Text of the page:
Do You Believe in MaGIC
I saw music's future at the Winter NAMM show in Anaheim, Calif., last January. It is digital-very digital. Certain corridors at that trade show are lined with stacks of Macintosh G4s, and synth makers speak incessantly of sample rates and real-time tone modeling. For analog fetishists at the show, things don't look so good-music's future feels cold and uninviting. Journeying upstairs to the Gibson booth, where Ike Turner is playing stock blues licks on a Les Paul guitar, things feels like home, all is good again. But what's that cable coming out of Ike's guitar? That doesn't look standard. And what's that strange box it's plugged into? Oh crap. Ike's guitar is digital.
Gibson's digital guitar came out of research and experimentation on the part of Gibson Labs, a Sunnyvale, Calif.-based division of the world-famous musical instrument company. It fits a regular electric guitar with a new type of pickup and an RJ-45 connection-aka an Ethernet slot-the same kind of input/output found on the back of networked computers. In that way, the digital guitar isn't so much a model unto itself than it is an option like one you'd choose for a car. The Ethernet-output-equipped Les Paul, the only digital guitar Gibson has let the public see (even though the first prototypes were built from ES-335s), still has the tried-and-true 1/4-inch phono jack onboard. And it uses regular guitar strings. It's just a guitar with added features, features that should open doors to sounds we've never heard.
Think about how fast you can navigate the Internet via an Ethernet connection, and you'll realize that the RJ-45 jack in the digital guitar is capable of handling much more information than a phono jack ever could. The technology behind the digital is called MaGIC, which stands for Media-accelerated Global Information Carrier, and it can provide 32 channels of 32-bit, bidirectional high-fidelity audio with sample rates up to 192 kHz at speeds that eclipse MIDI by as much as 30,000 times. In other words, this digital guitar can do way more than even Pat Metheny's MIDI-enabled ax.
The digital guitar's pickup (Gibson calls it a "hex" pickup) allows you to output and route a signal from each individual string via a breakout box that the Ethernet cable plugs into. Among other I/O ports, the breakout box has a phono output for every string, each of which could be sent to a different amp. Plans for a MaGIC-enabled amp are in the works at Gibson, as well as a direct connection to a computer, which could change the way guitarists develop their styles and approach recording.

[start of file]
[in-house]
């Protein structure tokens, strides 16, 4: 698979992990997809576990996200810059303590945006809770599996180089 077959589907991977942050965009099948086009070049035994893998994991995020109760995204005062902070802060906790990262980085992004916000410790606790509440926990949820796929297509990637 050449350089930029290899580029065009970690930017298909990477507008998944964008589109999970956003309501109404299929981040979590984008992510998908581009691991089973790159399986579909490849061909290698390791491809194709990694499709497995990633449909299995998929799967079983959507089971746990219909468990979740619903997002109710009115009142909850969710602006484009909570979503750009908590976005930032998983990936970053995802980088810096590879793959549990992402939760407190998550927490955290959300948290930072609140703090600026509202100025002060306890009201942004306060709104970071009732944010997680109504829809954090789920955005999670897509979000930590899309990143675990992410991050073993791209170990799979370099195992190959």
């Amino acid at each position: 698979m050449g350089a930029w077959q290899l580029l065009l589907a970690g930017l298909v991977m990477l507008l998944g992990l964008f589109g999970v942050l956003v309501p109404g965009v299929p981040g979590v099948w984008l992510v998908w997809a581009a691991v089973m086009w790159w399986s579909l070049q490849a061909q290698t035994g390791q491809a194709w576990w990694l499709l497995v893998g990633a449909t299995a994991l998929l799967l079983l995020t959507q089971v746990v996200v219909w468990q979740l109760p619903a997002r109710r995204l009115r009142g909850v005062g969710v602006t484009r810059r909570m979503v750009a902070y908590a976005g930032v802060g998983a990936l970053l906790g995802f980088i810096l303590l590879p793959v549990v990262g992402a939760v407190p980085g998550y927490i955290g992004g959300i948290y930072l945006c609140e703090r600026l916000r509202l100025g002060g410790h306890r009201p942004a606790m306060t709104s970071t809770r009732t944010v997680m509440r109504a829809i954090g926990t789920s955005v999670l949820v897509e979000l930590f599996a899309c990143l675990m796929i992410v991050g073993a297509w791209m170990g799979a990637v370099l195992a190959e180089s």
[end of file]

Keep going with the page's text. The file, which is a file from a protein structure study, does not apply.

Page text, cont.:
Think about what could happen if you used modeling technology to change each string's signal into the sound of a unique instrument-turn a guitar into a horn section, from tuba up through pocket trumpet, or perhaps mutate your guitar into a group of synths. Truly ambitious aural tricksters could remodel a string signal's tone after each note, creating a morphing guitar effect. We could be in store for a new kind of dream in sound. Or a nightmare.
After reading about all of this I wondered exactly how discrete the separation of the string signals are. Would the signal from the B string bleed with those from the neighboring G and high E strings? "The crosstalk will vary depending on size of the string, and how hard it is plucked," says Gibson Labs' Nathan Yeakel. "Generally, adjacent strings are not audible unless your amp has the gain set very high."
Skeptical of how a digital pickup might sound and worried that the digital guitar would have flat, cold tone, but Yeakel eased my concerns: "Traditional pickups only sense string motion in one axis. The pickups on the digital guitar sense motion in the X and Y axis and recombine them before being digitized. The result is a more natural sound that contains more of what you hear when the guitar is unamplified. Another difference is that the traditional pickup has a resonance point-usually between 2kHz and 15kHz-that extenuates the upper harmonics of the strings. This is one of the things that makes different pickups sound different. The pickups on the digital guitar are fairly flat, allowing you to set the resonance point through tone or EQ, and therefore extending the timbral range of the instrument." Who knows, perhaps the hex pickup will even prove superior to the PAF humbucker over time.
Gibson created MaGIC for guitar, but quickly realized that the technology could be used for additional applications, from consolidating the mess of wires in a stage setup to transferring huge files like high-density MRI scans from hospital rooms into doctors' offices for scrutiny. How about that? It's 2003 and electric guitars continue to change the world.